Rainstorm Creates Reservoir Impoundment Behind Sepulveda Dam

Sepulveda Dam, at the headwaters of the Los Angeles River, is the western-most of the U.S. Army Corps of Engineers’ dams operated by the Los Angeles District in the Los Angeles County Drainage Area flood control system.

Rainstorms create reservoir impoundment behind Sepulveda Dam.

The reservoir reached 680 feet in elevation Feb. 4. The rising reservoir water surface causes Burbank Boulevard to be closed to traffic.  The Corps’ Reservoir Operations Center has notified local law enforcement of the reservoir’s rising elevation.

The project collects local runoff from the uncontrolled drainage areas upstream and reduces the peak discharge into the channelized portion of the Los Angeles River, so the downstream channel has capacity to collect the local inflow from the San Fernando Valley.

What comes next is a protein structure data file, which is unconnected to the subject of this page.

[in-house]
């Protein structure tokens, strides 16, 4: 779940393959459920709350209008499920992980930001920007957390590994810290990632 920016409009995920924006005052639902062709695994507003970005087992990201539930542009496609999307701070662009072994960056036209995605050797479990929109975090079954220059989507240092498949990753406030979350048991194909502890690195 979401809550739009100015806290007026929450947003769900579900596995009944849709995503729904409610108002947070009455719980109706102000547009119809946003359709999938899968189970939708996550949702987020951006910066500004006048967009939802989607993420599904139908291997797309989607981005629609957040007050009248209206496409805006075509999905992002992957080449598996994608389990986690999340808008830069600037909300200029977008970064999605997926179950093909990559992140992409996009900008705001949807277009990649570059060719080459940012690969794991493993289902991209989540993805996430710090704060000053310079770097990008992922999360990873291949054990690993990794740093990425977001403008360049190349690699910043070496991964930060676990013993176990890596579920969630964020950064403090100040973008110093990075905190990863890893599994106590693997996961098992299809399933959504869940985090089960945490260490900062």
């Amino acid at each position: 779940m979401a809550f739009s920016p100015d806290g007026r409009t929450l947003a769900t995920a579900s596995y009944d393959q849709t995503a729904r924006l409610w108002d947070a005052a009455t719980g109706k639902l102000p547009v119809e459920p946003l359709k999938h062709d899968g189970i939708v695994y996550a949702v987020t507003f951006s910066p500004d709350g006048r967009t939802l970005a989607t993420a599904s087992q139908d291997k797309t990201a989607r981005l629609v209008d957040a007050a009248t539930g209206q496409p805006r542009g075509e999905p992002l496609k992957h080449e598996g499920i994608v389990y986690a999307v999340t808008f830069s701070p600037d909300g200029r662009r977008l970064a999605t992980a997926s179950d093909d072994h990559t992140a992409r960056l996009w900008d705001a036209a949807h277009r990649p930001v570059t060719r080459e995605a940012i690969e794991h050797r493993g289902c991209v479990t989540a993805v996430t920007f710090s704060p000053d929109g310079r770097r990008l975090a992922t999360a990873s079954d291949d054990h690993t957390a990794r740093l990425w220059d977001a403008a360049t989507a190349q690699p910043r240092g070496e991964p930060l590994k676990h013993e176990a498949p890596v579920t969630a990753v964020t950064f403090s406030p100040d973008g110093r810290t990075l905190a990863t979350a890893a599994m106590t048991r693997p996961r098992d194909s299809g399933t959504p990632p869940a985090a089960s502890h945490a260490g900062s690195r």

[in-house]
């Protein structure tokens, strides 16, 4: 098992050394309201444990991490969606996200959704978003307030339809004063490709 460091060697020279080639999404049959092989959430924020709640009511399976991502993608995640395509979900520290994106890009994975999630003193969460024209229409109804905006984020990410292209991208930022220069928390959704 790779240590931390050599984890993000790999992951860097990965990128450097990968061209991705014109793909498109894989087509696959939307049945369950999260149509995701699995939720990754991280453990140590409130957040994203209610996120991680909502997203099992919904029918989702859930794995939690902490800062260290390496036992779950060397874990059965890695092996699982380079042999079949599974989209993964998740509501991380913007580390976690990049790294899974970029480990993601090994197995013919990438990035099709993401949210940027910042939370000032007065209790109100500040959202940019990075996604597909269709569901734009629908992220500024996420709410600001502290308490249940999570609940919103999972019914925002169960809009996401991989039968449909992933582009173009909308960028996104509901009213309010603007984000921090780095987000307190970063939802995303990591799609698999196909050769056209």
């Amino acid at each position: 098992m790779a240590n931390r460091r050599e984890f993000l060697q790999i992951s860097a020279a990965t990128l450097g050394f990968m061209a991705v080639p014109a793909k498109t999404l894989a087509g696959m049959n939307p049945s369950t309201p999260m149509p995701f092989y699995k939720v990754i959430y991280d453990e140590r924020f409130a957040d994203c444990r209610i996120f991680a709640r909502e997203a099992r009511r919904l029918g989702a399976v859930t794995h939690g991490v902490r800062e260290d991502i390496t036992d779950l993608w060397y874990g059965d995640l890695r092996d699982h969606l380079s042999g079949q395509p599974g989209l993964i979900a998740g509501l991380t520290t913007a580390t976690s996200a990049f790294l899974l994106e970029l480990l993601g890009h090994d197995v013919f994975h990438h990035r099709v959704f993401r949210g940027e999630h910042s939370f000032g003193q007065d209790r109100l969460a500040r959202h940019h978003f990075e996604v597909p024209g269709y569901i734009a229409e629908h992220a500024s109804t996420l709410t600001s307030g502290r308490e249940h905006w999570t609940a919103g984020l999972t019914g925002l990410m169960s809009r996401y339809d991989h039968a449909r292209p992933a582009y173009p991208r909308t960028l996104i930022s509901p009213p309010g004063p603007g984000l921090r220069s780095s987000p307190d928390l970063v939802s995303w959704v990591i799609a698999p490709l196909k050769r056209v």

The Corps’ Los Angeles District does extensive coordination with many partners to assist them in determining what safety measures to implement.

The project has eight outlets, four of them gated. Because the other four passages have no gates, Sepulveda Dam is not intended to “shut off” the flow to the LA River. The “standby” position of the gated passages is wide open.

Flow passes through Sepulveda Dam without much reduction until the inflow is great enough for the reservoir elevation to rise. Then, as the LA River channel downstream approaches its capacity, the Corps of Engineers reduces the discharge to provide relief to the LA River downstream.

Recreational facilities developed by the City of Los Angeles that are in the reservoir, such as parks and golf courses, are permissible because they are compatible with occasional inundation from reservoir impoundments.

Sepulveda Reservoir is intended to impound water, which is not the same as flooding. Flooding is when unplanned water causes damage to the man-made environment and its inhabitants.